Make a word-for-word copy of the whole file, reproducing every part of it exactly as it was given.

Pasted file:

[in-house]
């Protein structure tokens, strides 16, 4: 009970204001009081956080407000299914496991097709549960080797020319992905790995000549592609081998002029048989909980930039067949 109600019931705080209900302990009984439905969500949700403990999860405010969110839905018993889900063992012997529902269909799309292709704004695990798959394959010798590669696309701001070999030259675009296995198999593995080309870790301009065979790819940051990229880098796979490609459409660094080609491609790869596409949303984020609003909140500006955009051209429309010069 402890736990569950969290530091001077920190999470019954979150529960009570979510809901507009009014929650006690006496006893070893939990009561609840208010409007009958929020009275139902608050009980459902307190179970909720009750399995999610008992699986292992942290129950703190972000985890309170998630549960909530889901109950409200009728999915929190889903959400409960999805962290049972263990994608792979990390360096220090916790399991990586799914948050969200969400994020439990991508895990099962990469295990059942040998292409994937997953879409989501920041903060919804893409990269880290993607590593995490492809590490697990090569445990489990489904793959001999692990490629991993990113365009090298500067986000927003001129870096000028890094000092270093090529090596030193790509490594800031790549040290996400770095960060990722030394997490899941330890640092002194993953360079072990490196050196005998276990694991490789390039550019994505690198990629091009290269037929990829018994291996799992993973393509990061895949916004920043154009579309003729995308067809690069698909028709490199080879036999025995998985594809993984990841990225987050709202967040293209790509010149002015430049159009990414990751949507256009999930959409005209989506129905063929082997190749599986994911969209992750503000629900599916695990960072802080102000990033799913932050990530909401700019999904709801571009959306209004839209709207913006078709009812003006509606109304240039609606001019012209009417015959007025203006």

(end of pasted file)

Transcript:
[in-house]
């Protein structure tokens, strides 16, 4: 009970204001009081956080407000299914496991097709549960080797020319992905790995000549592609081998002029048989909980930039067949 109600019931705080209900302990009984439905969500949700403990999860405010969110839905018993889900063992012997529902269909799309292709704004695990798959394959010798590669696309701001070999030259675009296995198999593995080309870790301009065979790819940051990229880098796979490609459409660094080609491609790869596409949303984020609003909140500006955009051209429309010069 402890736990569950969290530091001077920190999470019954979150529960009570979510809901507009009014929650006690006496006893070893939990009561609840208010409007009958929020009275139902608050009980459902307190179970909720009750399995999610008992699986292992942290129950703190972000985890309170998630549960909530889901109950409200009728999915929190889903959400409960999805962290049972263990994608792979990390360096220090916790399991990586799914948050969200969400994020439990991508895990099962990469295990059942040998292409994937997953879409989501920041903060919804893409990269880290993607590593995490492809590490697990090569445990489990489904793959001999692990490629991993990113365009090298500067986000927003001129870096000028890094000092270093090529090596030193790509490594800031790549040290996400770095960060990722030394997490899941330890640092002194993953360079072990490196050196005998276990694991490789390039550019994505690198990629091009290269037929990829018994291996799992993973393509990061895949916004920043154009579309003729995308067809690069698909028709490199080879036999025995998985594809993984990841990225987050709202967040293209790509010149002015430049159009990414990751949507256009999930959409005209989506129905063929082997190749599986994911969209992750503000629900599916695990960072802080102000990033799913932050990530909401700019999904709801571009959306209004839209709207913006078709009812003006509606109304240039609606001019012209009417015959007025203006």